Beauty as divine attribute

It is sad that the concept of ‘beauty’ has been mainly neglected – with a few exceptions – in Christian theology (Delattre 1968:118). The Puritan theologian Jonathan Edwards regarded beauty as one of the distinguishing attributes of God and considered God the fountain of all beauty (Delattre 1968:117). However, after Edwards, beauty as a divine attribute has disappeared from the theological discourse until Barth revived this attribute of God in his dogmatics.

In his discussion of the divine glory, Barth turns his attention to the beauty of God (Barth 1957:651). The beautiful God attracts, persuades, enlightens and convinces through the sheer joy that God’s beauty radiates. ‘Barth wants to emphasise via beauty that God’s glory does not exclude ideas of what is pleasant and desirable’ (Holmes 2007:79). God is worthy of love and admiration because of the beauty of God’s glory:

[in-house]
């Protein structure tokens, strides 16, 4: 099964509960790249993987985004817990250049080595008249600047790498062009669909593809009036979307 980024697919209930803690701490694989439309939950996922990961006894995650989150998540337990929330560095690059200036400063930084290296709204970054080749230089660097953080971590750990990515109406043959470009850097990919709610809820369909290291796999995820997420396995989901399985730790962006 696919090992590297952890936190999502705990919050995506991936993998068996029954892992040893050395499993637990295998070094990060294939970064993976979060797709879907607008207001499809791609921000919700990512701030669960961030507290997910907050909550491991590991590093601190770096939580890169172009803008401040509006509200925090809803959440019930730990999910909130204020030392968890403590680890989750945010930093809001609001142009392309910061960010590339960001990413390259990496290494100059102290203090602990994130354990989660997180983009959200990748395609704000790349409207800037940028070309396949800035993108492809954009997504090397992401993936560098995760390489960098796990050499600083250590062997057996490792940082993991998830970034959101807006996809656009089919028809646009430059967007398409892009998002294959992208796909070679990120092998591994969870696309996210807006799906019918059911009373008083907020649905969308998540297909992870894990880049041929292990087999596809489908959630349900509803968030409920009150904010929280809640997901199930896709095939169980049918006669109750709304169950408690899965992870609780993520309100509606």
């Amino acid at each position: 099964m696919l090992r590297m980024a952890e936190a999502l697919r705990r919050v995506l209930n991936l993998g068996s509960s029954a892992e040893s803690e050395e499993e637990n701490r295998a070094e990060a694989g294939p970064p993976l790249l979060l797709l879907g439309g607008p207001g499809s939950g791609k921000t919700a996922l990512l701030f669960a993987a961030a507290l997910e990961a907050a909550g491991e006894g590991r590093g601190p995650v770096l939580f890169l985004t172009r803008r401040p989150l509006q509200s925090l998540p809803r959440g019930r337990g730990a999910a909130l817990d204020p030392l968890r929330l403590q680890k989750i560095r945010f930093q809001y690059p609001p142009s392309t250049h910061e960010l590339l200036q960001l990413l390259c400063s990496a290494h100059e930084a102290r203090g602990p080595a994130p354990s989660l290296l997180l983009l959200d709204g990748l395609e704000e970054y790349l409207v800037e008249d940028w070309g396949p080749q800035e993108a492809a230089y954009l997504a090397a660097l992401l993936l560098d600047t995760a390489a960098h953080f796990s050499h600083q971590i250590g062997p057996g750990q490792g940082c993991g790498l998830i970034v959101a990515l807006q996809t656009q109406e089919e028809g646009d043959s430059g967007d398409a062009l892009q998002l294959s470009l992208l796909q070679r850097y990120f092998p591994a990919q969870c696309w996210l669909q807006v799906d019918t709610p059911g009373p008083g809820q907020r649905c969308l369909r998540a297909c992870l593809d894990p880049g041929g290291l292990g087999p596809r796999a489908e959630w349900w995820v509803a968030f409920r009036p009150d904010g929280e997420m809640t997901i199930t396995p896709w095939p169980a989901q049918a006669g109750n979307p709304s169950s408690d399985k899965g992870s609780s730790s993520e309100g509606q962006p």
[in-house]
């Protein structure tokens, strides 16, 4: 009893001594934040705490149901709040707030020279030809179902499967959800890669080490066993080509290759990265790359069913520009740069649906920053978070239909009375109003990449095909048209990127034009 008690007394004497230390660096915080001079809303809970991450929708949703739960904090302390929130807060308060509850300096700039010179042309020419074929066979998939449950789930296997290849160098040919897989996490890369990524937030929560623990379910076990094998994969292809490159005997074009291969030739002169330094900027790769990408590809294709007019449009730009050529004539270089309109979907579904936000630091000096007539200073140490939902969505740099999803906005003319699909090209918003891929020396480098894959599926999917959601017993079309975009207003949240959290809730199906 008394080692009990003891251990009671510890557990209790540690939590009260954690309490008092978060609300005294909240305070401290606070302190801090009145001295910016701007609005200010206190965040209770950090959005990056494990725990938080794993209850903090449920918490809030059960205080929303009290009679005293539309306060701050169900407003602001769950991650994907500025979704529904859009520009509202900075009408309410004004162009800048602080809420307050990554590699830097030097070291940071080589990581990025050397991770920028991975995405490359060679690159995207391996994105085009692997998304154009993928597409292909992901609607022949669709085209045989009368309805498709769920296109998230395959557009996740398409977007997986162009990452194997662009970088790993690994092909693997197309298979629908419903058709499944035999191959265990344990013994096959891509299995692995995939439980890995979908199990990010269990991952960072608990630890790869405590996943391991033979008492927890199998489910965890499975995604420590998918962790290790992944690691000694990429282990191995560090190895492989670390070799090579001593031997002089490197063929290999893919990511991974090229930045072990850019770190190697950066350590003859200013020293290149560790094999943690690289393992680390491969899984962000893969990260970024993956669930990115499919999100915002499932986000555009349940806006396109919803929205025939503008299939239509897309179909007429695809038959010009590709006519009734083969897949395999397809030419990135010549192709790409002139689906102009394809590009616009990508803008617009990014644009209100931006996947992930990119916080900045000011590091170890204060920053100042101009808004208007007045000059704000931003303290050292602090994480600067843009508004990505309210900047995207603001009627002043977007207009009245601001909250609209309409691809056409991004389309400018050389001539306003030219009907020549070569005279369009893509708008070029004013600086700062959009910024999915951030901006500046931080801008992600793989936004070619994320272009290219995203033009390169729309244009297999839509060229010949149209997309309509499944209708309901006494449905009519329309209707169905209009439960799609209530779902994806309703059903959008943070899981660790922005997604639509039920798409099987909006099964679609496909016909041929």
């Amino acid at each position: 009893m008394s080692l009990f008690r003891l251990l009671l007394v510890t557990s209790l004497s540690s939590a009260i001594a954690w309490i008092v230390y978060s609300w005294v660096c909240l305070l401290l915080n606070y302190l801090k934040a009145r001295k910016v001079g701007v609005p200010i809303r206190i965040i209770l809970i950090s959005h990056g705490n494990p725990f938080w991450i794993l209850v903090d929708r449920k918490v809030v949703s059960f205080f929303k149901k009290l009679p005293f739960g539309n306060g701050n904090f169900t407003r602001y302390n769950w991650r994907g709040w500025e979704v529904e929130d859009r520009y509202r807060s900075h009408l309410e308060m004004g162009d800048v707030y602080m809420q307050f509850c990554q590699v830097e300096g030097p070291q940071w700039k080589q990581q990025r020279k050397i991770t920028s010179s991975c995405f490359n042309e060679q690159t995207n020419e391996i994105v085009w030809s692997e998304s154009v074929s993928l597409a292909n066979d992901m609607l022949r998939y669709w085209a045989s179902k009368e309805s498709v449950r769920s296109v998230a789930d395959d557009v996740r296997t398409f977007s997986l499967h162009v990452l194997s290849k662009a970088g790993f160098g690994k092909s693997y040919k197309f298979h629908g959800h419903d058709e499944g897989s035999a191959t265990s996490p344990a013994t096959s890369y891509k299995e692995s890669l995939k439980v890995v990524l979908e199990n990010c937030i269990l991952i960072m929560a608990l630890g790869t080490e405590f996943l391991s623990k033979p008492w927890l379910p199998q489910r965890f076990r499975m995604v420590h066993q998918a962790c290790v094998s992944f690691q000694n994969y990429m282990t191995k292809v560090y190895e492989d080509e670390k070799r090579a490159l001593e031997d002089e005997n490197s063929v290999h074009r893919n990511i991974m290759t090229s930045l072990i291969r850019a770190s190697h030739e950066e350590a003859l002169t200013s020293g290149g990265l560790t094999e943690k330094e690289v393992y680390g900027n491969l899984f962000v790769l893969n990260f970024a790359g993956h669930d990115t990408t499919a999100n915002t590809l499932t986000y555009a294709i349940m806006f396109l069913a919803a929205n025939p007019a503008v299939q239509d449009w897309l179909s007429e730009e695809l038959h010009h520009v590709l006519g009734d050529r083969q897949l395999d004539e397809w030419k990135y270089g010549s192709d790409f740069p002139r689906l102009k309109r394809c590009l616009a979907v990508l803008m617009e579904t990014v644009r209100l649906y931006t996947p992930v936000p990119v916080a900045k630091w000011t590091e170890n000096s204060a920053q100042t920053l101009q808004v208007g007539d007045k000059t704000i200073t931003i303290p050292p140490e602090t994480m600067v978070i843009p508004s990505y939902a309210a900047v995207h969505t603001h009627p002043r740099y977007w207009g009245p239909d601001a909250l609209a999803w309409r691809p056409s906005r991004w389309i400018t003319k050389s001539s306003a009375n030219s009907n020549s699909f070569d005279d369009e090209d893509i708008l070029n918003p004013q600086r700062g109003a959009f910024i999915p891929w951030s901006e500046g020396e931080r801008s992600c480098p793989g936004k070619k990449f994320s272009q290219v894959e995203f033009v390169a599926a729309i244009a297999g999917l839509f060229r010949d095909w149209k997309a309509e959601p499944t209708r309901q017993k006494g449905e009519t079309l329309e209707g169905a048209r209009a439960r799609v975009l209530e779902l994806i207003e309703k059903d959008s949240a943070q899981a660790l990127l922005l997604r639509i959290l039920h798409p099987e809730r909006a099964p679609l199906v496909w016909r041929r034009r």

God has this superior force, this power of attraction, which speaks for itself, which wins and conquers, in the fact that He is beautiful, divinely beautiful, beautiful in His own way, in a way that is His alone, beautiful as the unattainable primal beauty, yet really beautiful. (Barth 1957:650)

God’s beauty is an outcome of his glory and should, therefore, not be considered apart from the divine glory (Price 2011:175). Barth considers God’s beauty in God’s form, in the triunity of God and in the incarnation of the Son (Holmes 2007:80). It is significant that Barth (1957:659–661) links God’s beauty directly with ‘the triunity of God’. God’s beauty ‘reflects the triune being of God’ (Barth 1957:661). God’s beauty is reflected in the mutual indwelling (perichoresis) of Father, Son and Spirit, where ‘one is both by the others and in the others’ (p. 660). God’s beauty is reflected in the triune fellowship of the Trinity:

The jubilation of the Godhead is precisely the shared glorification of the three persons, a glorification which surrounds us and in which we are invited to participate as the very fulfilment of our destiny. (Holmes 2007:79)

The beauty of God is displayed in the love of the persons of the Trinity. It is in the ‘loving and harmonious relations of consent in the triune life’ that the beauty of God is displayed (Venter 2010:189).

The hospitality of God